Well, it's interesting that my first husband was a Capricorn (the sign associated with the Devil card). Putting that aside, let's just say I know exactly what the Devil means in this position. And how amusing that both the Emperor and the Empress appear under Throne III (Love and Marriage). I do have a very traditional view of marriage in some ways, although I have never bought into the "obey" part of "love, honor, and obey." It is interesting that the Chariot and Hanged Man separate the Emperor and Empress, which makes a lot of sense to me with respect to my experiences with love and marriage.

Throne IV - Psyche (Past Lives)

= Great Power (Konraad)
Strength: "Personal Power. Control. Confidence."
Moon: "You don't know what's going on behind the scenes, it's all an illusion. There are secrets being kept from you."
Death: "You are emerging as a re-birthed soul."
Wheel of Fortune: "Fortune. Cycle. Destiny."
Judgment: "In order to move forward from this place, it is time to reflect on all that has happened, and be prepared to forgive both yourself and others."
Star: "Your skills, talents, and inner beauty spread the essence of your spirit through everything you touch."
Justice: "There are consequences, whether good or bad, for your behaviors. Have you learned the lessons?"
Magician: "Gather all your tools and knowledge together in order to manifest your will."

In the sample reading provided by Konraad in his book, his client tells him she thinks that she has a Past Life connection to czarist Russia around the turn of the century and during the years before the revolution -- specifically, she thinks she may have been one of the daughters of Nicholas and Alexandra. Konraad proceeds to explain to her how all of the cards he has drawn for her under Throne IV could easily refer to Rasputin, who would have played a significant role in her life. After doing a follow-up spread, he concludes that the Tarot does not choose to reveal whether this woman was a daughter of the czar or Rasputin. He explains that the cards do not "always tell us what we want to hear, but rather, what is best for us to know for the development of our soul." He then proceeds to interpret the cards that appeared in this follow-up reading.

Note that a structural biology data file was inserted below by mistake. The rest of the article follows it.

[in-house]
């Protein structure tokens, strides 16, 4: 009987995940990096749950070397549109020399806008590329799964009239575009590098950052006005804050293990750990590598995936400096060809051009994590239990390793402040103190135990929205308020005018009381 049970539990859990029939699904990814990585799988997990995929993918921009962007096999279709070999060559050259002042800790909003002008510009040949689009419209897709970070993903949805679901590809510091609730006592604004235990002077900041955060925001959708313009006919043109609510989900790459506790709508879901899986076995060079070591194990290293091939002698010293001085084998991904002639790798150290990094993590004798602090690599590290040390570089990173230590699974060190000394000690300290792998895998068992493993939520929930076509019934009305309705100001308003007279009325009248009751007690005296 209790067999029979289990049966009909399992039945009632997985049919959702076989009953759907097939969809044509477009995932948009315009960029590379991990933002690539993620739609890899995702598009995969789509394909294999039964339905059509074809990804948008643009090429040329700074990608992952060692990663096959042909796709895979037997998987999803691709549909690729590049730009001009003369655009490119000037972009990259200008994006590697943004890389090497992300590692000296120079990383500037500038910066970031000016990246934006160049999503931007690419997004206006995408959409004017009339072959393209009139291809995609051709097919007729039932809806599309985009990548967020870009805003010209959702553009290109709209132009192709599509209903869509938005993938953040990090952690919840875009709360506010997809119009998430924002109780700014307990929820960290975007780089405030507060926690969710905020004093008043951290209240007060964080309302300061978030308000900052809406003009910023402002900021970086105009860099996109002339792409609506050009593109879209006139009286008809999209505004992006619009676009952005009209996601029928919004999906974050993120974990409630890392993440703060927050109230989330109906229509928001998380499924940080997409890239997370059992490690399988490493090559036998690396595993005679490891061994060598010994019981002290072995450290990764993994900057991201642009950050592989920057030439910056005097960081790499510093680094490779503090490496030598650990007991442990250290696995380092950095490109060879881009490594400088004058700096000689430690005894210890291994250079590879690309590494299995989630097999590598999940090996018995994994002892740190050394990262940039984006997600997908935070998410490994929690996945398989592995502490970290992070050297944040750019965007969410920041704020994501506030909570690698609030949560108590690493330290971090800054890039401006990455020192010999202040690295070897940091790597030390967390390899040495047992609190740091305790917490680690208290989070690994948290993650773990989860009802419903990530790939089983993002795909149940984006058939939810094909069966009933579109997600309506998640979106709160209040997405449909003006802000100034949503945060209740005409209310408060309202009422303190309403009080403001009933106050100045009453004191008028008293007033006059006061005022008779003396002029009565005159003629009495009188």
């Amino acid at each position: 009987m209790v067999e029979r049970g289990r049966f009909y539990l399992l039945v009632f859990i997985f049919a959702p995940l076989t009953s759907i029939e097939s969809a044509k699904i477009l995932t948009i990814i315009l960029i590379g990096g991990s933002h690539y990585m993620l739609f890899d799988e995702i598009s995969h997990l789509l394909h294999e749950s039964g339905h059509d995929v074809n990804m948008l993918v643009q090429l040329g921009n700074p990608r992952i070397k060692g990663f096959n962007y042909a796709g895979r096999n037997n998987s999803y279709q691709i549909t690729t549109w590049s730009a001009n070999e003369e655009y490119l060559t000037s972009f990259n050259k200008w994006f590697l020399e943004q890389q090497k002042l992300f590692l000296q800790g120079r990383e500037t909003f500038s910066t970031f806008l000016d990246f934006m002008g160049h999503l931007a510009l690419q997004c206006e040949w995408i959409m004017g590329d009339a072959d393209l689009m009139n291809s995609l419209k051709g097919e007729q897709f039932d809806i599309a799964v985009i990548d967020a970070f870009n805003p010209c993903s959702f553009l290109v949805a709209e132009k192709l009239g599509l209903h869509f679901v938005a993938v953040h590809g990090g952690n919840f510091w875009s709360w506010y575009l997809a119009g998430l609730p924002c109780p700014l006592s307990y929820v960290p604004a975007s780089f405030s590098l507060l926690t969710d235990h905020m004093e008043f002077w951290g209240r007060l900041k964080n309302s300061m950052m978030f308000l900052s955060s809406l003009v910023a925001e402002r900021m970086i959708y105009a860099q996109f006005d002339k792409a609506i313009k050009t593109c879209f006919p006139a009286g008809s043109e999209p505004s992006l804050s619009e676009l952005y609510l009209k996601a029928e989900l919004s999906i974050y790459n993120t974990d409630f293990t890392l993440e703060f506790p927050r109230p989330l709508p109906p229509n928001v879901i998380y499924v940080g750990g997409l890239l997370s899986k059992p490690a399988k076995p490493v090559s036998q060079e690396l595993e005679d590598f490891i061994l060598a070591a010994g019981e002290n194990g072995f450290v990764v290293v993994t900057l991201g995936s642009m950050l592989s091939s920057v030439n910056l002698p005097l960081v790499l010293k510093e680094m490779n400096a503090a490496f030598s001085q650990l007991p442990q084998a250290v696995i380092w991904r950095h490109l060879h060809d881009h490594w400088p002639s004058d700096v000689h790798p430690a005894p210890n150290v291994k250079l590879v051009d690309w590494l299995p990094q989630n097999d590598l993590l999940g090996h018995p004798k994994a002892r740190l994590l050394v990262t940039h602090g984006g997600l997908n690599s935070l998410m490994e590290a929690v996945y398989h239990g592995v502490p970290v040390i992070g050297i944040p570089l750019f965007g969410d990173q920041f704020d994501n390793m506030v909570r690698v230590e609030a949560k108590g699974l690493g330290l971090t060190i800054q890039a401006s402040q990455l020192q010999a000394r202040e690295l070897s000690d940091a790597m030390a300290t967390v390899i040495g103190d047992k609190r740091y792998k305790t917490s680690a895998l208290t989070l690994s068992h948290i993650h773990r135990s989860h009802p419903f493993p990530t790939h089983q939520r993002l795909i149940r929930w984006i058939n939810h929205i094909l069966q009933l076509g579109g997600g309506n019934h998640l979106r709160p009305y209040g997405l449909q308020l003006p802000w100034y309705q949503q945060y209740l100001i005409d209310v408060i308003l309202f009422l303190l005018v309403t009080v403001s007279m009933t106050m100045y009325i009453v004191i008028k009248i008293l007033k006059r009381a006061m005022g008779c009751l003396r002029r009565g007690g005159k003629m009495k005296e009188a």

Having read this transcription, I was prepared for the fact that the cards might not give me a name or details about someone I was in a Past Life. Interestingly, like Konraad's client, I have always felt a connection to Russia. I majored in Russian in college. I have never gone to Russia (a trip during my college years was cancelled), but I would like to. I love Russian music, literature, and culture. So perhaps that suggests a Past Life in Russia? Let's see if my cards reference this at all.